WEST ORANGE COUNTY Per Gov. Rick Scott's signature April 7, a bill titled “Implementation of the Water and Land Conservation Constitutional Amendment” will grant $5 million per year to restoring Lake Apopka for 10 fiscal years, effective July 1.
The debt service paid on Florida Forever bonds issued after July 1 will be subtracted from this distribution, according to the bill text. St. Johns River Water Management District, which governs water policies for Lake Apopka and other waterways in the region, will receive the funds.
“The focus of the restoration program is essentially a phosphorus diet for the lake,” said Erich Marzolf, division director of water and land resources, who is coordinating the plan for Lake Apopka. “Its primary problem is that it fights … excess phosphorus that, historically, the majority came from the north shore farms. We also have a couple of projects that remove phosphorus that's in the lake.”
One is the Lake Apopka Marsh Flow-Way, a roughly 760-acre treatment wetland on the northwest shore composed of four treatment cells, which help filter out phosphorus, algae and suspended materials. The other is the gizzard shad fishing program, which helps to remove that fish species and the phosphorus it recycles in the lake.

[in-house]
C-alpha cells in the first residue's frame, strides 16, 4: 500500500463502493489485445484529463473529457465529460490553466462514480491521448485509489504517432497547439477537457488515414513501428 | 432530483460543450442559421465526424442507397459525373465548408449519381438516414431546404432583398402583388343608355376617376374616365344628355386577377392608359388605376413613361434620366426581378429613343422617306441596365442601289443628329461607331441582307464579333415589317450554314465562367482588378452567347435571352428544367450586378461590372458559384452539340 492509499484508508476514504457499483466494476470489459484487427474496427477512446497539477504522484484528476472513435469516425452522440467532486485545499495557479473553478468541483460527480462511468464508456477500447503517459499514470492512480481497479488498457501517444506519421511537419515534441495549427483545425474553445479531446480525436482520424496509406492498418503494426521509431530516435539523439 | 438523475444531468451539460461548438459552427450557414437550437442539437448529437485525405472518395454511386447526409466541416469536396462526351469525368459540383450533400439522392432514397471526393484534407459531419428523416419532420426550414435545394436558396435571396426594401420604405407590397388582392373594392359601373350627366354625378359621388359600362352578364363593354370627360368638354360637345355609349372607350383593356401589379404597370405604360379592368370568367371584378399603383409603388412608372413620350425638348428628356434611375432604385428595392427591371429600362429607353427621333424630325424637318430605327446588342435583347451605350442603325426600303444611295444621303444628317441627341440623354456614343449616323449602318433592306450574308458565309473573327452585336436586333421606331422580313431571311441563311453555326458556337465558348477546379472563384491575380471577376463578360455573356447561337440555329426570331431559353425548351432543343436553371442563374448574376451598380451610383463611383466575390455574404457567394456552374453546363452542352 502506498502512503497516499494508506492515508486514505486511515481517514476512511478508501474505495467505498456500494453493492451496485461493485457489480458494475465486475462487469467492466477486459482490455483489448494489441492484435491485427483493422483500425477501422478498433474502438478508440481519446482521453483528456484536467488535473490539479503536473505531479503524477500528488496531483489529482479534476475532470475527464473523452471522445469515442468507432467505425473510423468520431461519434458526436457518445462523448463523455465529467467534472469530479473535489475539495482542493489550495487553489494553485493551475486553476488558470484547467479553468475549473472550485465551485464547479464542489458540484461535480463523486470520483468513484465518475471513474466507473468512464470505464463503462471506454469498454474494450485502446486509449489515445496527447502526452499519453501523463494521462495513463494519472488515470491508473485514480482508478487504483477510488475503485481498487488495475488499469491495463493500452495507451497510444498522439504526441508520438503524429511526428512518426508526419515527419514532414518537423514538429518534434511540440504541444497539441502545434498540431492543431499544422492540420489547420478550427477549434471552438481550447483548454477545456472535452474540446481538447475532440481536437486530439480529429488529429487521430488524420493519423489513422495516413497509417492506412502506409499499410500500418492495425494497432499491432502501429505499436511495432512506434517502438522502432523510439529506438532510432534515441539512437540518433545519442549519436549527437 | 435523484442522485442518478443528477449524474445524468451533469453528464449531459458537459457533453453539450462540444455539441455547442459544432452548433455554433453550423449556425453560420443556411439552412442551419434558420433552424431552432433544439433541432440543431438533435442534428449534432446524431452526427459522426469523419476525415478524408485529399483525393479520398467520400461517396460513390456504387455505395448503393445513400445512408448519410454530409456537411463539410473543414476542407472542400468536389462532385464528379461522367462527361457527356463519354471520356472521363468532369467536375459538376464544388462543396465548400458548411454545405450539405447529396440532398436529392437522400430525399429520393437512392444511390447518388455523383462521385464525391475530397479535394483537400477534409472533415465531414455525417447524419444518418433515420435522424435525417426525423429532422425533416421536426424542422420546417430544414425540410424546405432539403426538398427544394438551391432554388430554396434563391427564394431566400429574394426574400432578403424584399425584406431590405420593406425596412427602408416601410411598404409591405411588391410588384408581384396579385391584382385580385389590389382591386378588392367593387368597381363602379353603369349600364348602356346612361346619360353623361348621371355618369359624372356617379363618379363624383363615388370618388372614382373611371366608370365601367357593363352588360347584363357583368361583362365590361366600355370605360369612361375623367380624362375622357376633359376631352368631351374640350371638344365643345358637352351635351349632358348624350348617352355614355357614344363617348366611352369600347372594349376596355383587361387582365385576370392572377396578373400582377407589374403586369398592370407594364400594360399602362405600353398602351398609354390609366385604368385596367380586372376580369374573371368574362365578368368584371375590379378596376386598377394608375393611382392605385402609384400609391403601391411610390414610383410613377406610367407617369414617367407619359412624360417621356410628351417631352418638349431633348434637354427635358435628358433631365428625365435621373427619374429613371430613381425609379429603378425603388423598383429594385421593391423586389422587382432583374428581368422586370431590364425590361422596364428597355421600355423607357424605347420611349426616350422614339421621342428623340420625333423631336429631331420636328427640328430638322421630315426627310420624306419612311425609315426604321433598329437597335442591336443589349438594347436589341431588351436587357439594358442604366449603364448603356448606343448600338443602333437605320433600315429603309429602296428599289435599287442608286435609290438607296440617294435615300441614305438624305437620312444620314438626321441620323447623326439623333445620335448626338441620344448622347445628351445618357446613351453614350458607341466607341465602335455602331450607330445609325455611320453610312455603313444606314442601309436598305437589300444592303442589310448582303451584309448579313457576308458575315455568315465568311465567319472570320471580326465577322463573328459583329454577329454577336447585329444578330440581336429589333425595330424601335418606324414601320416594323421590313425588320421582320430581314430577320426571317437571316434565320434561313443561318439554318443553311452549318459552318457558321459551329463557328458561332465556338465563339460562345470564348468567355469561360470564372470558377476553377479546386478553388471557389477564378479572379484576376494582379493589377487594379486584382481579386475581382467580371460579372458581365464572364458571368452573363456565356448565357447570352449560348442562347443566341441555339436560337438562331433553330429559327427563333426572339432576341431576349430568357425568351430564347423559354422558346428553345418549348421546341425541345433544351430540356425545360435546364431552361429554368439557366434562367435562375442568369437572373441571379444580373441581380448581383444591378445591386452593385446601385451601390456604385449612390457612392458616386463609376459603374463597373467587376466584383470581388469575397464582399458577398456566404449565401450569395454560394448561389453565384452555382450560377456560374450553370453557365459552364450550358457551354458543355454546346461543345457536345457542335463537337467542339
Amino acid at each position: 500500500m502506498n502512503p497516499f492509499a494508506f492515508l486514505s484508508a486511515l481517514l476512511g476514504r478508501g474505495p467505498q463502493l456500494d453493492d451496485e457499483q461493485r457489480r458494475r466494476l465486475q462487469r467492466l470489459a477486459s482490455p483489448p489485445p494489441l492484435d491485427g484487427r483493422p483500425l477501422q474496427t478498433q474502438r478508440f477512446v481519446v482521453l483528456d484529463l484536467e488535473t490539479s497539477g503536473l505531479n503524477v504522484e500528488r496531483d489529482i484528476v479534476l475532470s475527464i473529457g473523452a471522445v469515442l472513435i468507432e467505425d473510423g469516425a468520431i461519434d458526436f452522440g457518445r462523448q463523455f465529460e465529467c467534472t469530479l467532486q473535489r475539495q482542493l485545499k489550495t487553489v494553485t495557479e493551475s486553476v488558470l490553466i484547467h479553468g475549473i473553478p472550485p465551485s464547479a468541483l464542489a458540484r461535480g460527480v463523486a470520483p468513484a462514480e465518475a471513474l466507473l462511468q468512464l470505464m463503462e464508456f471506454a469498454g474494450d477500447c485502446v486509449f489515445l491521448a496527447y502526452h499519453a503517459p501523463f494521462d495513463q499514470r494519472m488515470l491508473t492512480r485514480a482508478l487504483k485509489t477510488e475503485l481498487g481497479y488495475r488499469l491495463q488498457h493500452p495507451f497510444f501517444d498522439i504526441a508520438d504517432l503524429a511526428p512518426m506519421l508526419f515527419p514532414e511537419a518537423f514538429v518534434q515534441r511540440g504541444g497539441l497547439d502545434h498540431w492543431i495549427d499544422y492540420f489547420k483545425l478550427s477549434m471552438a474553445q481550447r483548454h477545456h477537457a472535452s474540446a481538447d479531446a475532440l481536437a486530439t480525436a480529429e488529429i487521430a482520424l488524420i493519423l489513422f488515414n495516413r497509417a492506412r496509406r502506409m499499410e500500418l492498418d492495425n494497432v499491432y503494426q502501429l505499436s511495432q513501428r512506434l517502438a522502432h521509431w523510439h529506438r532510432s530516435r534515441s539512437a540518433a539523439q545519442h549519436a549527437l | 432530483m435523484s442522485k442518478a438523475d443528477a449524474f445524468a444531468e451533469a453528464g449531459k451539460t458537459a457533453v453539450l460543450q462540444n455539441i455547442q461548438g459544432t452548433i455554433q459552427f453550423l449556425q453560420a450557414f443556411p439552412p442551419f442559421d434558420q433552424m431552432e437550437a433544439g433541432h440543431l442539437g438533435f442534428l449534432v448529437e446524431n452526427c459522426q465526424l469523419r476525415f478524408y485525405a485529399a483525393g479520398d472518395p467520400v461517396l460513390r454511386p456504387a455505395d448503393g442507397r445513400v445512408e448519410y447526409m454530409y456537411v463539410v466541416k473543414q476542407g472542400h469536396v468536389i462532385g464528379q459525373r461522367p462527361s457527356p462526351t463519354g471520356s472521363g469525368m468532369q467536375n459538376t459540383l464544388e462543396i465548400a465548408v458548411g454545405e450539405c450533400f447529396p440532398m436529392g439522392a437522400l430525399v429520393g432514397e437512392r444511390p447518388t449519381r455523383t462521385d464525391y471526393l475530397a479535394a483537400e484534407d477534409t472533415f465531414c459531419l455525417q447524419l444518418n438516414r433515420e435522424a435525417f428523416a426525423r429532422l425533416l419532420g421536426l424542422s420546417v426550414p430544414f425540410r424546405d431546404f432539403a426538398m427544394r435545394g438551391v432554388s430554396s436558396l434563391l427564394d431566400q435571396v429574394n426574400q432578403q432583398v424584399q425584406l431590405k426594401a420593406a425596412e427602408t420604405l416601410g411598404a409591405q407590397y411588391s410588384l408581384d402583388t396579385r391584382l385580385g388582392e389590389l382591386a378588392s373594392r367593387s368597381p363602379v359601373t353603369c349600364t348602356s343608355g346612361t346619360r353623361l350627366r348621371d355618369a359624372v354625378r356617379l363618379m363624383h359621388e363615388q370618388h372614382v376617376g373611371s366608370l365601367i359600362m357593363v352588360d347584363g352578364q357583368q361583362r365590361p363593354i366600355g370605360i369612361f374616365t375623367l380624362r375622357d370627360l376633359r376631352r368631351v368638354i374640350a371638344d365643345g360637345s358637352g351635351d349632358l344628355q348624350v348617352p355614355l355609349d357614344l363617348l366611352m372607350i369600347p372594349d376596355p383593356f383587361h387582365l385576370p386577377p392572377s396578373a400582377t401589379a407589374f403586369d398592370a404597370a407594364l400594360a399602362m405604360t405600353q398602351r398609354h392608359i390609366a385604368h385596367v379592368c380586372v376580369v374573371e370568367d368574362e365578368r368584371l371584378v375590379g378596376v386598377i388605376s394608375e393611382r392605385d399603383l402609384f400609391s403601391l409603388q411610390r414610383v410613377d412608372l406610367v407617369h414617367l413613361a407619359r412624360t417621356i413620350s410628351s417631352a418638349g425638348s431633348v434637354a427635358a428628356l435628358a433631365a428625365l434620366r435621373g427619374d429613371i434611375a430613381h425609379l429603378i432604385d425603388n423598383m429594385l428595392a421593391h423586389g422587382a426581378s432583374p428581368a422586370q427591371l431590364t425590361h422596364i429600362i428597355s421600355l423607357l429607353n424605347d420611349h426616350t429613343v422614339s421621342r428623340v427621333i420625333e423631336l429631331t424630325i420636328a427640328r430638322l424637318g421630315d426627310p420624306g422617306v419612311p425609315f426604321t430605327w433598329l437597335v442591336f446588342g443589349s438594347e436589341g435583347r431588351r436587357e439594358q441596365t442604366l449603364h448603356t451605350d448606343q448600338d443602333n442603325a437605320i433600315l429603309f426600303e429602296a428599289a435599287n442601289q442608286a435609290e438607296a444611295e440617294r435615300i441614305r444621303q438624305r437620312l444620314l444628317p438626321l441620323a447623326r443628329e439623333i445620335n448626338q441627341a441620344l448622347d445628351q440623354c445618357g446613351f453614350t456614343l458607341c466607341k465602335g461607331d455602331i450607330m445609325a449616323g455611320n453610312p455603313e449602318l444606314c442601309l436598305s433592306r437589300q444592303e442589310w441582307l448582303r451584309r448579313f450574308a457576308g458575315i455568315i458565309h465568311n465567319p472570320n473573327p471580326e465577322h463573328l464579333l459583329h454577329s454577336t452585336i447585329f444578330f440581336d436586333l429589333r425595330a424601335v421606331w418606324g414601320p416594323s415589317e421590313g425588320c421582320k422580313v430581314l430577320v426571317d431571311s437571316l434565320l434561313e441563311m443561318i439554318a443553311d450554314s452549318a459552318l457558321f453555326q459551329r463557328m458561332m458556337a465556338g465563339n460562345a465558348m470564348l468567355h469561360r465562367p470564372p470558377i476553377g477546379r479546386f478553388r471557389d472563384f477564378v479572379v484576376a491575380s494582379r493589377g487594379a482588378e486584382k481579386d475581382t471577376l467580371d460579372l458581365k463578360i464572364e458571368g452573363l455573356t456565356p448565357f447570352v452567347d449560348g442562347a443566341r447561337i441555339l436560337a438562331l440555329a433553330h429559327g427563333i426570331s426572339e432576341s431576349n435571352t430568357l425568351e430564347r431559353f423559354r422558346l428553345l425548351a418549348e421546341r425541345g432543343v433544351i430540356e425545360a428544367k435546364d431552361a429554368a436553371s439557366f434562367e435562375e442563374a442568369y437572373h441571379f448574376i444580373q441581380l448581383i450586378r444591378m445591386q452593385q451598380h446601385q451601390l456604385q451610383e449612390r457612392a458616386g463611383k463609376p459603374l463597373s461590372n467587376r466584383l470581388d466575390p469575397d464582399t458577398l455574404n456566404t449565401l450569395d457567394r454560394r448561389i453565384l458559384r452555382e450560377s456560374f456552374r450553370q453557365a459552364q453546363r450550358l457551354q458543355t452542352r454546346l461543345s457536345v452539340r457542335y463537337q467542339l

Whether the new funds will aid these existing programs or help establish new programs remains to be seen.
“We're very appreciative of the Legislature and the governor's decision to provide a stable source of funding for the next decade for the lake, and we are in the process of developing our plan,” Marzolf said. “One of the critical decisions we'll be looking at is (whether) we retain the levee that separates the north shore properties from the lake. … That whole area largely would become open water. There are a variety of reasons that would concern us. If we determine that it needs to be retained for the foreseeable future, are there investments we can make in that levee and the system there?”
New projects under examination include ways to remove some soft, mucky sediments, particularly around the lake's edge, and make those areas more suitable for submersed aquatic vegetation critical to the ecosystem's rehabilitation, he said. Nanobubbles also are in the testing phase.
“That's something that's still out there occurring,” Marzolf said of nanobubble tests. “That's something that's being evaluated by folks at the University of Florida, and we haven't received a final report yet on how that's functioning.”
Contact Zak Kerr at [email protected].